Opinion » Mail

Mail March 12-18, 2008

It's Hillary

I have done my own "sort of" objective study of how women differ from men in the matter of seeking appearances in the eyes of others (BW, Feature, "Cutting Women Out" March 6, 2008). I found that women, even today, are 19 times as likely to use lipstick several times a day than are men. While this may be changing in our modern world, women are 15 times more likely to wear earrings that dangle over 1.5 inches from the ear lobe. Of course, since a heavyweight boxer bit off the ear of his opponent, there has been little growth of big ear showery in men. I also found that 23 times as many women wear stiletto shoes with heels over 3 inches high. The only man who chose to wear them was 5-foot, 3-inches tall, who wanted to be an NBA star. Women have 23 times as many pedicures a year than do men.

Take the matter of cleavage. Most men find this issue grossly unfair. The only way that men can show cleavage and be filmed is to remove their boxer shorts and run away from their companion or their interviewer. And attire is still an issue dividing people by gender. Sen. Clinton has regularly worn pants or slacks at her rallies. I proposed to Sen. Obama that he counter this by regularly wearing skirts and dresses on the campaign trail. So far, I have received no response. But please note: Hillary always uses her first name on posters and on TV. Others like McCain, Obama and Edwards use their last names. It is almost as if the senator is embarrassed by her last name. I have not finished polling that issue.

—Tom Edgar, Boise

Go, Pot Guy

Ryan Davidson is to be commended for his one-man crusade against cannabis prohibition (BW, News, "Cannabis Crusader," March 6, 2008). If health outcomes determined drug laws instead of cultural norms, marijuana would be legal. Unlike alcohol, marijuana has never been shown to cause an overdose death, nor does it share the addictive properties of tobacco. Like any drug, marijuana can be harmful if abused, but jail cells are inappropriate as health interventions and ineffective as deterrents.

The first marijuana laws were enacted in response to Mexican immigration during the early 1900s, despite opposition from the American Medical Association. Dire warnings that marijuana inspires homicidal rages have been counterproductive at best.

By raiding voter-approved medical marijuana providers in California, the very same U.S. Drug Enforcement Administration that claims illicit drug use funds terrorism is forcing cancer and AIDS patients into the hands of street dealers. Apparently, marijuana prohibition is more important than protecting the country from terrorism.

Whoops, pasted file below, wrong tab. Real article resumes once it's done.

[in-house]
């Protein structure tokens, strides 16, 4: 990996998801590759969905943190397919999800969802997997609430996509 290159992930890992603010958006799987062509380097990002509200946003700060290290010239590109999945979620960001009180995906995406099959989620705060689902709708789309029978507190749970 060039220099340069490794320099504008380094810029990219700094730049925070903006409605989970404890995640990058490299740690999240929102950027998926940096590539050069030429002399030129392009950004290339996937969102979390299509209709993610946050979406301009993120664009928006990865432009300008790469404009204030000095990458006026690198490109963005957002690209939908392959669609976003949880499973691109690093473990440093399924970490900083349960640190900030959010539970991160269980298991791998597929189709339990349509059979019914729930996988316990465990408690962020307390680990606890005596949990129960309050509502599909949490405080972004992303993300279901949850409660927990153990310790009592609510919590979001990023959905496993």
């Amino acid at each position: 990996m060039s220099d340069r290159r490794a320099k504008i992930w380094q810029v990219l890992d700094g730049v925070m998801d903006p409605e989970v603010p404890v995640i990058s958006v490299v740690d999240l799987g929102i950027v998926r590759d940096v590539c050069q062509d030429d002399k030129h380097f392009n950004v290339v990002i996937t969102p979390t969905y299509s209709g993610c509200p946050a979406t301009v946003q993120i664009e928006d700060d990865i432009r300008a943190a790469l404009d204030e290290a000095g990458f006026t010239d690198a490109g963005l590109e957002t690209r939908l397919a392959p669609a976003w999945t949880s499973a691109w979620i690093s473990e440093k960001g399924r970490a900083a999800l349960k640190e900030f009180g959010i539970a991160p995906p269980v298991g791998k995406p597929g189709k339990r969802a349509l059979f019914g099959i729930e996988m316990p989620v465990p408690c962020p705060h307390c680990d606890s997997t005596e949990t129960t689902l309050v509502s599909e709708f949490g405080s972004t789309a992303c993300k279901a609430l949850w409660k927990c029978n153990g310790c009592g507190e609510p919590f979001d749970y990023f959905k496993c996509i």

—Robert Sharpe, policy analyst, Common Sense for Drug Policy, Washington, D.C.

A Few Things

The ultimate goal of the National Rifle Association is to get grade-schoolers to carry loaded AK-47s to class, and the kindergarteners: miniature handgrenades. Good work, Crapo and Craig.

Republicans I know are still saying it's better we fight over there rather than here. If that was really the case, we should have hit Saudi Arabia instead of Iraq. But we can't as long as Dubya is fraternizing.

If the Democrats were so influential in the last Republican primary, how did we end up with Sali?

You never print any of my proposed cover designs. Why not? They're just as bad as the ones you do.

—Joe Bejsovec, Boise

Child of Light

I was recently interviewed for Street Talk (BW, Street Talk, March 6, 2008). When she (I didn't actually catch her name, nice woman) asked me my occupation, I very clearly stated that I'm a "Child of Light." For reasons unknown to me, someone at BW decided I was wrong in that claim, and took the liberty of changing my occupation to "cartoonist." I happen to be the guy who does the Hobo Jargon comic for BW, but I feel the title of cartoonist is a misrepresentation of who I am, and would never claim to be something I'm not. Carpentry is actually my occupation and primary source of income, but I chose to say "Child of Light" anyway. I'm actually kind of embarrassed to have been misrepresented, as it's an insult to those whose contribution to the world of comics is more substantial. (E.J. Pettinger, Mike Flynn, the brilliant minds behind Cathy and Family Circus, etc.) I don't take offense—I'm just baffled by the misprint/embellishment, and want to make it clear to your readership (those who might have taken notice) that I am completely and entirely not responsible for what was printed.

Keep on truckin'.

—Elijah Jensen, Boise

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